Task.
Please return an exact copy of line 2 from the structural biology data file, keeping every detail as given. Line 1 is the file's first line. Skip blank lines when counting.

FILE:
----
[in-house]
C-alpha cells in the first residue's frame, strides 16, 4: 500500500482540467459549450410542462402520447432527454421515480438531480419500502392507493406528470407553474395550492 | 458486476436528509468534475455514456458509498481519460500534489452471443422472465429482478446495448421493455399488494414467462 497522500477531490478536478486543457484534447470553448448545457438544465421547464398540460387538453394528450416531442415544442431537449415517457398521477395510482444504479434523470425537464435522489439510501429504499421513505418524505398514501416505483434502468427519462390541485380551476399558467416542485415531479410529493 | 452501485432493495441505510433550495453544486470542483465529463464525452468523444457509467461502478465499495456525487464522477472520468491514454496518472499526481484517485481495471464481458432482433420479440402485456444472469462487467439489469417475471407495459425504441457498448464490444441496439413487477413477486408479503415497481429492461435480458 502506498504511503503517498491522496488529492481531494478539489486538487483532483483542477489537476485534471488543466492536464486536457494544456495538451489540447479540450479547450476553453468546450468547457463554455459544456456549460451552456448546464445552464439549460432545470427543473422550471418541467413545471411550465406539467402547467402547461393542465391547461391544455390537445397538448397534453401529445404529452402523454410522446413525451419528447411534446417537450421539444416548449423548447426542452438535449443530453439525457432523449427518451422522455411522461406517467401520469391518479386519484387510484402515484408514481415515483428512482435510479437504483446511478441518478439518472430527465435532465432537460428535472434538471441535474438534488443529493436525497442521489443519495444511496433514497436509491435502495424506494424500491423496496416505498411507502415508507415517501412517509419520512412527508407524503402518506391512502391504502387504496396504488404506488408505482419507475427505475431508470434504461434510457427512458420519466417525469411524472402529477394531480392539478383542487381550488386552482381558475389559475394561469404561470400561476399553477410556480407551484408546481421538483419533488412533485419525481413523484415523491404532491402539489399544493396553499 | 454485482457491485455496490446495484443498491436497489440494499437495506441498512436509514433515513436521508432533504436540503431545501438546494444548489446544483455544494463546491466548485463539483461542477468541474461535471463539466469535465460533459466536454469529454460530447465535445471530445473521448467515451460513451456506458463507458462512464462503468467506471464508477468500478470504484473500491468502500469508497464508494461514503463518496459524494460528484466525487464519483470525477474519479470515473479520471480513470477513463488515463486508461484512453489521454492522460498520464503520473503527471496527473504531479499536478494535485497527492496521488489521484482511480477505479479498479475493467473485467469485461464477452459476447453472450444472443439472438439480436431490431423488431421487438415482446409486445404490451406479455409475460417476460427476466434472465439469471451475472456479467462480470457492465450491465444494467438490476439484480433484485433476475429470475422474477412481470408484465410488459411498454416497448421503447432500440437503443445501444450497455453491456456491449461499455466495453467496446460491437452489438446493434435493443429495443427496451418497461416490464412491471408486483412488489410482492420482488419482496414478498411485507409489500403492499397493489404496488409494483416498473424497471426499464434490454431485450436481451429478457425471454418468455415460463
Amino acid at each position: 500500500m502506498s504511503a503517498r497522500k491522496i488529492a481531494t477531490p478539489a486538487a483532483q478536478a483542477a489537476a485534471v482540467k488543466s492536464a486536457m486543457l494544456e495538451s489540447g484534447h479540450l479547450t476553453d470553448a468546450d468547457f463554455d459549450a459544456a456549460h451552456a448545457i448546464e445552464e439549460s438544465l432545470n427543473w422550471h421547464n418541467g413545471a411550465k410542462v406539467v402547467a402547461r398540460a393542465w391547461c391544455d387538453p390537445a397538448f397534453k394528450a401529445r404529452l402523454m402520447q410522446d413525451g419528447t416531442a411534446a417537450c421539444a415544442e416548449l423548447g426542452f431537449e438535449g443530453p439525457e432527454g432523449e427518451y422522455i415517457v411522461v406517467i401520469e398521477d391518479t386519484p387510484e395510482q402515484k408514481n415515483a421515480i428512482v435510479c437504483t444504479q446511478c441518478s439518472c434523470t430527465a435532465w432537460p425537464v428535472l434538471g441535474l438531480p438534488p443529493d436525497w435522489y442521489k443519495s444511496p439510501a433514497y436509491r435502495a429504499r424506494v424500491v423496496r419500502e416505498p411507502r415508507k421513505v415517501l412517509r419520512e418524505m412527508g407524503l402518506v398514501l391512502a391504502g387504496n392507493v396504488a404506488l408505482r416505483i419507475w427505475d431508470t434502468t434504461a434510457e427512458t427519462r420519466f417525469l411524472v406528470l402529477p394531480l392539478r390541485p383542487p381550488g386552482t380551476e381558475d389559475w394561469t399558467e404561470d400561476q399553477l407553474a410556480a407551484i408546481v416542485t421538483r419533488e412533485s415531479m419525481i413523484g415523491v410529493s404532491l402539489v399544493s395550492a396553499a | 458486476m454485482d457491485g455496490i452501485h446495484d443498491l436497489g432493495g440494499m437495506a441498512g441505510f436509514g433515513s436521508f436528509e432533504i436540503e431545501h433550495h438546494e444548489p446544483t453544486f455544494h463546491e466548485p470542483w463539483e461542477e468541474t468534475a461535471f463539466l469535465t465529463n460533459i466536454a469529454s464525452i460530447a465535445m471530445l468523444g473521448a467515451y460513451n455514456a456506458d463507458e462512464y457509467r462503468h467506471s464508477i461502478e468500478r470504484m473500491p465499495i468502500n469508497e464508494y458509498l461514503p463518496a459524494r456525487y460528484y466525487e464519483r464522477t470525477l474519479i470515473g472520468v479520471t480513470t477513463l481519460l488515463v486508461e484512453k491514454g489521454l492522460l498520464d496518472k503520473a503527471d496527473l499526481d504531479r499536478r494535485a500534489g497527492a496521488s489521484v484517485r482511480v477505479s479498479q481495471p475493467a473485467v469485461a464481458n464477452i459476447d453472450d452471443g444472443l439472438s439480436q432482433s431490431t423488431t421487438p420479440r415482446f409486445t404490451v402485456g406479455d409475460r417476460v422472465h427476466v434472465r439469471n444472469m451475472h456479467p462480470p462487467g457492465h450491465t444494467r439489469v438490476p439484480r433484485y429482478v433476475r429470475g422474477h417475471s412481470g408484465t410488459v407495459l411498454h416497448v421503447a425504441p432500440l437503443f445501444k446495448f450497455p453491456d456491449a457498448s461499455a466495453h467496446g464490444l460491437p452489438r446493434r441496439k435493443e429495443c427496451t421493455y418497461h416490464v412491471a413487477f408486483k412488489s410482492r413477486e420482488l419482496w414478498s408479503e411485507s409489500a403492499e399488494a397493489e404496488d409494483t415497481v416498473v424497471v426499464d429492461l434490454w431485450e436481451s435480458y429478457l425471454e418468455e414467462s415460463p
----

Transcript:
C-alpha cells in the first residue's frame, strides 16, 4: 500500500482540467459549450410542462402520447432527454421515480438531480419500502392507493406528470407553474395550492 | 458486476436528509468534475455514456458509498481519460500534489452471443422472465429482478446495448421493455399488494414467462 497522500477531490478536478486543457484534447470553448448545457438544465421547464398540460387538453394528450416531442415544442431537449415517457398521477395510482444504479434523470425537464435522489439510501429504499421513505418524505398514501416505483434502468427519462390541485380551476399558467416542485415531479410529493 | 452501485432493495441505510433550495453544486470542483465529463464525452468523444457509467461502478465499495456525487464522477472520468491514454496518472499526481484517485481495471464481458432482433420479440402485456444472469462487467439489469417475471407495459425504441457498448464490444441496439413487477413477486408479503415497481429492461435480458 502506498504511503503517498491522496488529492481531494478539489486538487483532483483542477489537476485534471488543466492536464486536457494544456495538451489540447479540450479547450476553453468546450468547457463554455459544456456549460451552456448546464445552464439549460432545470427543473422550471418541467413545471411550465406539467402547467402547461393542465391547461391544455390537445397538448397534453401529445404529452402523454410522446413525451419528447411534446417537450421539444416548449423548447426542452438535449443530453439525457432523449427518451422522455411522461406517467401520469391518479386519484387510484402515484408514481415515483428512482435510479437504483446511478441518478439518472430527465435532465432537460428535472434538471441535474438534488443529493436525497442521489443519495444511496433514497436509491435502495424506494424500491423496496416505498411507502415508507415517501412517509419520512412527508407524503402518506391512502391504502387504496396504488404506488408505482419507475427505475431508470434504461434510457427512458420519466417525469411524472402529477394531480392539478383542487381550488386552482381558475389559475394561469404561470400561476399553477410556480407551484408546481421538483419533488412533485419525481413523484415523491404532491402539489399544493396553499 | 454485482457491485455496490446495484443498491436497489440494499437495506441498512436509514433515513436521508432533504436540503431545501438546494444548489446544483455544494463546491466548485463539483461542477468541474461535471463539466469535465460533459466536454469529454460530447465535445471530445473521448467515451460513451456506458463507458462512464462503468467506471464508477468500478470504484473500491468502500469508497464508494461514503463518496459524494460528484466525487464519483470525477474519479470515473479520471480513470477513463488515463486508461484512453489521454492522460498520464503520473503527471496527473504531479499536478494535485497527492496521488489521484482511480477505479479498479475493467473485467469485461464477452459476447453472450444472443439472438439480436431490431423488431421487438415482446409486445404490451406479455409475460417476460427476466434472465439469471451475472456479467462480470457492465450491465444494467438490476439484480433484485433476475429470475422474477412481470408484465410488459411498454416497448421503447432500440437503443445501444450497455453491456456491449461499455466495453467496446460491437452489438446493434435493443429495443427496451418497461416490464412491471408486483412488489410482492420482488419482496414478498411485507409489500403492499397493489404496488409494483416498473424497471426499464434490454431485450436481451429478457425471454418468455415460463